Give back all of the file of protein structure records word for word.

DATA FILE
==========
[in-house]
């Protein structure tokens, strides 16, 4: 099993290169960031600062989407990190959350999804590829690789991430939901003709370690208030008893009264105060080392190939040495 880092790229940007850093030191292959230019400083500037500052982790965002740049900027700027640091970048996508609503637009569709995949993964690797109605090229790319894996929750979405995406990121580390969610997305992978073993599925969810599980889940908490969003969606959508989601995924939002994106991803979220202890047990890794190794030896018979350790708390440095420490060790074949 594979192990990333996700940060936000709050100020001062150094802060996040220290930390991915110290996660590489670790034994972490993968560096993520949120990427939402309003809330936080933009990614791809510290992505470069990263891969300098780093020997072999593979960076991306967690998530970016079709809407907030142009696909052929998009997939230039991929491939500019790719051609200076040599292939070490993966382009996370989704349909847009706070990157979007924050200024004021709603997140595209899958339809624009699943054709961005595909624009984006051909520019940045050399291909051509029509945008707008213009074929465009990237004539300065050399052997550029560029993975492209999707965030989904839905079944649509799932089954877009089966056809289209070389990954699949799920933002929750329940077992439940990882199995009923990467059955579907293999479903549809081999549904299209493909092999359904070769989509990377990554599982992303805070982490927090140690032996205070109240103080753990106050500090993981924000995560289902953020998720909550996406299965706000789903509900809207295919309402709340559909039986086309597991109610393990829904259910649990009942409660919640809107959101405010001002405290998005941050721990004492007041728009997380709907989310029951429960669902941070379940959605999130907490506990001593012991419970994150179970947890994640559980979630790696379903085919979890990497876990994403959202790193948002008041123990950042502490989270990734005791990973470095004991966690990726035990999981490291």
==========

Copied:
[in-house]
């Protein structure tokens, strides 16, 4: 099993290169960031600062989407990190959350999804590829690789991430939901003709370690208030008893009264105060080392190939040495 880092790229940007850093030191292959230019400083500037500052982790965002740049900027700027640091970048996508609503637009569709995949993964690797109605090229790319894996929750979405995406990121580390969610997305992978073993599925969810599980889940908490969003969606959508989601995924939002994106991803979220202890047990890794190794030896018979350790708390440095420490060790074949 594979192990990333996700940060936000709050100020001062150094802060996040220290930390991915110290996660590489670790034994972490993968560096993520949120990427939402309003809330936080933009990614791809510290992505470069990263891969300098780093020997072999593979960076991306967690998530970016079709809407907030142009696909052929998009997939230039991929491939500019790719051609200076040599292939070490993966382009996370989704349909847009706070990157979007924050200024004021709603997140595209899958339809624009699943054709961005595909624009984006051909520019940045050399291909051509029509945008707008213009074929465009990237004539300065050399052997550029560029993975492209999707965030989904839905079944649509799932089954877009089966056809289209070389990954699949799920933002929750329940077992439940990882199995009923990467059955579907293999479903549809081999549904299209493909092999359904070769989509990377990554599982992303805070982490927090140690032996205070109240103080753990106050500090993981924000995560289902953020998720909550996406299965706000789903509900809207295919309402709340559909039986086309597991109610393990829904259910649990009942409660919640809107959101405010001002405290998005941050721990004492007041728009997380709907989310029951429960669902941070379940959605999130907490506990001593012991419970994150179970947890994640559980979630790696379903085919979890990497876990994403959202790193948002008041123990950042502490989270990734005791990973470095004991966690990726035990999981490291």